Fact Sheets

The following fact sheets on national issues are available as PDF files for download or printing.

However the fact sheets may not be reproduced without the prior written permission of BIA. If you have difficulty opening the fact sheets you may need to install or upgrade Acrobat Reader. You can download Acrobat Reader from the Adobe website.

If you are after further information on the effects of brain injury, family and carer topics, medical, behavioural or employment issues, a range of over 100 fact sheets are available from the Synapse (Brain Injury Association of Queensland) website.

 

Frequently Asked Questions about Inflicted Brain Injury

Traumatic Brain Injury is the leading cause of death and disability in children who have been abused. Infants are at the greatest risk. The New South Wales Child Death Review Team's 10-year survey of 136 fatal assaults found that children less than 1-year old were sixteen times more likely to die than those aged between 5 and 15.

Read more: Frequently Asked Questions about Inflicted Brain Injury

   

Homelessness - the statistics

The 1999 Australian Institute of Health and Welfare (AIHW study) on "The definition, incidence and prevalence of Acquired Brain Injury in Australia" estimated that there were 338,700 Australians who had a disability related to Acquired Brain Injury. Of these, 160,000 were severely or profoundly affected by Acquired Brain Injury thus needing daily support.

Read more: Homelessness - the statistics

   

Acquired brain injury and homelessness

An acquired brain injury can exacerbate and magnify the risk factors associated with homelessness including family breakdown, loss of social support networks, lack of affordable housing, family violence, unemployment, illness, drug and alcohol use, violence and/or criminal behaviour.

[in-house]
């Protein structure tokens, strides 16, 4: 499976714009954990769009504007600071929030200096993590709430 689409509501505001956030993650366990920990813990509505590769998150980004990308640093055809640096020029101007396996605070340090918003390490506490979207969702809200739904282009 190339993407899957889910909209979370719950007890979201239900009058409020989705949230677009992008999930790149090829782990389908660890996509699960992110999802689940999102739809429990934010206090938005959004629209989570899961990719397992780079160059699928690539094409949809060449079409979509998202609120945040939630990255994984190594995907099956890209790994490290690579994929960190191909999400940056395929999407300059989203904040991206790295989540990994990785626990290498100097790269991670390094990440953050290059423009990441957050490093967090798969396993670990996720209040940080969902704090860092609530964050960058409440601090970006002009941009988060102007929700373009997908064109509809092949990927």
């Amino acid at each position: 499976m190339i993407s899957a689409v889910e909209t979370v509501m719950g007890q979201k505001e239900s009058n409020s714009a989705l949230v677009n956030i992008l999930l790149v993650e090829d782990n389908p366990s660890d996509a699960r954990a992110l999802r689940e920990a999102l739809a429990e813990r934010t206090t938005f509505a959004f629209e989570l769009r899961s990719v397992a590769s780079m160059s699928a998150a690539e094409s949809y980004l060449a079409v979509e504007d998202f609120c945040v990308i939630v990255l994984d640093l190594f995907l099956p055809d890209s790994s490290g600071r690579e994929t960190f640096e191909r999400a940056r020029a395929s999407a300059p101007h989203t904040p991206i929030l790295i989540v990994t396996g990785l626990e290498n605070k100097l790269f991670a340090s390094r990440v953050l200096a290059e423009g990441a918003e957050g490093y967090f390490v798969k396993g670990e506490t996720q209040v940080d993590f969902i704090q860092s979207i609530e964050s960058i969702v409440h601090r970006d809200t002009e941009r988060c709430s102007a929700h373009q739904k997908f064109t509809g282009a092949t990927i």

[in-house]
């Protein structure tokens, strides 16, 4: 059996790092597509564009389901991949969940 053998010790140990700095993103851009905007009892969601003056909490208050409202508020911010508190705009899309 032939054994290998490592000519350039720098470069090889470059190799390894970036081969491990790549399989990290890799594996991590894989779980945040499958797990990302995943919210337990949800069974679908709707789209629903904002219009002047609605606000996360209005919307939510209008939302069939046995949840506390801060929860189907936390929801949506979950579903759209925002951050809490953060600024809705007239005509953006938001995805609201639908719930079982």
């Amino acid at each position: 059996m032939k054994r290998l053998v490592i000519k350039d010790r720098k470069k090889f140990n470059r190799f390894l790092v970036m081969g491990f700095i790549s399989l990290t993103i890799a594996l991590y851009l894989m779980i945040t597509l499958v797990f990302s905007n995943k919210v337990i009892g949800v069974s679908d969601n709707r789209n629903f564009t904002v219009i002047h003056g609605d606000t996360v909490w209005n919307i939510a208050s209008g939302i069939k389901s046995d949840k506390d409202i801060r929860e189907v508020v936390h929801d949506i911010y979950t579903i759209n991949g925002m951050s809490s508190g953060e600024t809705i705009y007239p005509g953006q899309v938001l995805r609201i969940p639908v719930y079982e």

Read more: Acquired brain injury and homelessness

   

Alcohol, drugs and acquired brain injury

There is a need for increased awareness of acquired brain injury in alcohol and other
drug (A&D) services.

Read more: Alcohol, drugs and acquired brain injury

   

Acquired brain injury and criminal behaviour

Available empirical evidence suggests that damage to the frontal and temporal  lobes of the brain is associated with an increase in the potential for aggressive,  violent and criminal behaviour.

Read more: Acquired brain injury and criminal behaviour

   

Acquired brain injury and family violence

Studies have found that in a relationship in which one partner has an acquired
brain injury the chances of marital aggression are increased almost sixfold.

Read more: Acquired brain injury and family violence

   

Acquired brain injury - the statistics

The Australian Bureau of Statistics (ABS) estimates that the Australian population amounts to
just under 19 million people. Of those 19 million Australians, the 1998 ABS study on Disability,
Ageing and Carers estimated that there were 3.6 million people with a disability (19% of the
total population).

Read more: Acquired brain injury - the statistics

   

Acquired brain injury and mental health services

A major disadvantage for people with acquired brain injury is that there is no  legislated form of assistance as there is for people with mental illness. Unless  people with acquired brain injury have the ongoing support of a good network of  family and friends, they find it difficult to obtain any form of assistance. As a consequence, their psychosocial functioning may be effected and many end up  living in psychiatric hospitals, boarding houses, prisons and resorting to Supported Accommodation Assistance Program (SAAP) services.

Read more: Acquired brain injury and mental health services

   

Training - the BISCIT Project

The aim of the Brain Injury Secondary Consultation Information & Training (BISCIT) project was to ensure that workers providing services to people with Acquired Brain Injury have access to the information, training, and secondary consulting support that they require to work effectively with people who have an acquired brain injury and with their families.

Read more: Training - the BISCIT Project